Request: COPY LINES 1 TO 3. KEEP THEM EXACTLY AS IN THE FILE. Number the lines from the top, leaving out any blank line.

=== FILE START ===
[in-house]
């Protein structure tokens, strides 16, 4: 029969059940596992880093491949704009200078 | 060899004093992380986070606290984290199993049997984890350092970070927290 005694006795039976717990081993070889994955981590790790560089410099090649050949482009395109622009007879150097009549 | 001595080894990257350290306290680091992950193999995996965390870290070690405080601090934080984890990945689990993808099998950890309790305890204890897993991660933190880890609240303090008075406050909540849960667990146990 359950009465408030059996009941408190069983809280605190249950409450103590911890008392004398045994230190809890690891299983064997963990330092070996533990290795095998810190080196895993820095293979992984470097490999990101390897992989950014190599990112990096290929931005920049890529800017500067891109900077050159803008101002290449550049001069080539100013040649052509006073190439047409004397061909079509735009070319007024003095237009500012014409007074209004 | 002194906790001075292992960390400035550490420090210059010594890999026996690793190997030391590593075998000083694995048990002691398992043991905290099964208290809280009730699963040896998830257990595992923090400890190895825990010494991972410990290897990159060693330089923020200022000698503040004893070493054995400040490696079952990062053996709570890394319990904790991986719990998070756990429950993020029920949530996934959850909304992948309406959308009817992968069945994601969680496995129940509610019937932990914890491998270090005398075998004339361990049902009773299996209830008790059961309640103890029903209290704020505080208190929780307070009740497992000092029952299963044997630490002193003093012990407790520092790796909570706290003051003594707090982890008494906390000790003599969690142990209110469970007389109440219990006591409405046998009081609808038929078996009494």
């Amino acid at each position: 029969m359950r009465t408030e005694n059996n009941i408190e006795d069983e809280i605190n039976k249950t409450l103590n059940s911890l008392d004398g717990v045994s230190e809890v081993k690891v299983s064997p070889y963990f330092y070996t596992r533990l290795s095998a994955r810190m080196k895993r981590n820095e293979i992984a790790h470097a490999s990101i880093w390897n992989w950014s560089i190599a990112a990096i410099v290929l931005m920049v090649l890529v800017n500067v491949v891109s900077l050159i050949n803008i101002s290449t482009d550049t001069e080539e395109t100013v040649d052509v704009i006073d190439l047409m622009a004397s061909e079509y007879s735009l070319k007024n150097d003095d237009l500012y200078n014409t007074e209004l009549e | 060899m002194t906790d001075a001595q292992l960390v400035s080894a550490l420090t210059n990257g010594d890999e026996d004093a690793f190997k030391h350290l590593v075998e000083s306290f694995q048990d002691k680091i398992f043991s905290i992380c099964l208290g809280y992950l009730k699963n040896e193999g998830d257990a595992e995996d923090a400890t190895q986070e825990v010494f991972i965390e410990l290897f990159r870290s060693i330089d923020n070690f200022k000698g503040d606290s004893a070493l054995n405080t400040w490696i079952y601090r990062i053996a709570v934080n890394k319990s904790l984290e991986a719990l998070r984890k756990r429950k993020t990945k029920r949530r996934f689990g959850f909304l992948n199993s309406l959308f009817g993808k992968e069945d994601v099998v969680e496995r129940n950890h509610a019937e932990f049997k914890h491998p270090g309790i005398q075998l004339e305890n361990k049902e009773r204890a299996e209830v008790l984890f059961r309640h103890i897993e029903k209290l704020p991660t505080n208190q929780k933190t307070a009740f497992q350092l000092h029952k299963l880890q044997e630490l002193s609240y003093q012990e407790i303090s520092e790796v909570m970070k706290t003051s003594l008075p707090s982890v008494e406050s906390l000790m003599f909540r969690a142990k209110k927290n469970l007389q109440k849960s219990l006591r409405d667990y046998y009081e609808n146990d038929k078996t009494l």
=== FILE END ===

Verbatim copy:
[in-house]
């Protein structure tokens, strides 16, 4: 029969059940596992880093491949704009200078 | 060899004093992380986070606290984290199993049997984890350092970070927290 005694006795039976717990081993070889994955981590790790560089410099090649050949482009395109622009007879150097009549 | 001595080894990257350290306290680091992950193999995996965390870290070690405080601090934080984890990945689990993808099998950890309790305890204890897993991660933190880890609240303090008075406050909540849960667990146990 359950009465408030059996009941408190069983809280605190249950409450103590911890008392004398045994230190809890690891299983064997963990330092070996533990290795095998810190080196895993820095293979992984470097490999990101390897992989950014190599990112990096290929931005920049890529800017500067891109900077050159803008101002290449550049001069080539100013040649052509006073190439047409004397061909079509735009070319007024003095237009500012014409007074209004 | 002194906790001075292992960390400035550490420090210059010594890999026996690793190997030391590593075998000083694995048990002691398992043991905290099964208290809280009730699963040896998830257990595992923090400890190895825990010494991972410990290897990159060693330089923020200022000698503040004893070493054995400040490696079952990062053996709570890394319990904790991986719990998070756990429950993020029920949530996934959850909304992948309406959308009817992968069945994601969680496995129940509610019937932990914890491998270090005398075998004339361990049902009773299996209830008790059961309640103890029903209290704020505080208190929780307070009740497992000092029952299963044997630490002193003093012990407790520092790796909570706290003051003594707090982890008494906390000790003599969690142990209110469970007389109440219990006591409405046998009081609808038929078996009494």
């Amino acid at each position: 029969m359950r009465t408030e005694n059996n009941i408190e006795d069983e809280i605190n039976k249950t409450l103590n059940s911890l008392d004398g717990v045994s230190e809890v081993k690891v299983s064997p070889y963990f330092y070996t596992r533990l290795s095998a994955r810190m080196k895993r981590n820095e293979i992984a790790h470097a490999s990101i880093w390897n992989w950014s560089i190599a990112a990096i410099v290929l931005m920049v090649l890529v800017n500067v491949v891109s900077l050159i050949n803008i101002s290449t482009d550049t001069e080539e395109t100013v040649d052509v704009i006073d190439l047409m622009a004397s061909e079509y007879s735009l070319k007024n150097d003095d237009l500012y200078n014409t007074e209004l009549e | 060899m002194t906790d001075a001595q292992l960390v400035s080894a550490l420090t210059n990257g010594d890999e026996d004093a690793f190997k030391h350290l590593v075998e000083s306290f694995q048990d002691k680091i398992f043991s905290i992380c099964l208290g809280y992950l009730k699963n040896e193999g998830d257990a595992e995996d923090a400890t190895q986070e825990v010494f991972i965390e410990l290897f990159r870290s060693i330089d923020n070690f200022k000698g503040d606290s004893a070493l054995n405080t400040w490696i079952y601090r990062i053996a709570v934080n890394k319990s904790l984290e991986a719990l998070r984890k756990r429950k993020t990945k029920r949530r996934f689990g959850f909304l992948n199993s309406l959308f009817g993808k992968e069945d994601v099998v969680e496995r129940n950890h509610a019937e932990f049997k914890h491998p270090g309790i005398q075998l004339e305890n361990k049902e009773r204890a299996e209830v008790l984890f059961r309640h103890i897993e029903k209290l704020p991660t505080n208190q929780k933190t307070a009740f497992q350092l000092h029952k299963l880890q044997e630490l002193s609240y003093q012990e407790i303090s520092e790796v909570m970070k706290t003051s003594l008075p707090s982890v008494e406050s906390l000790m003599f909540r969690a142990k209110k927290n469970l007389q109440k849960s219990l006591r409405d667990y046998y009081e609808n146990d038929k078996t009494l």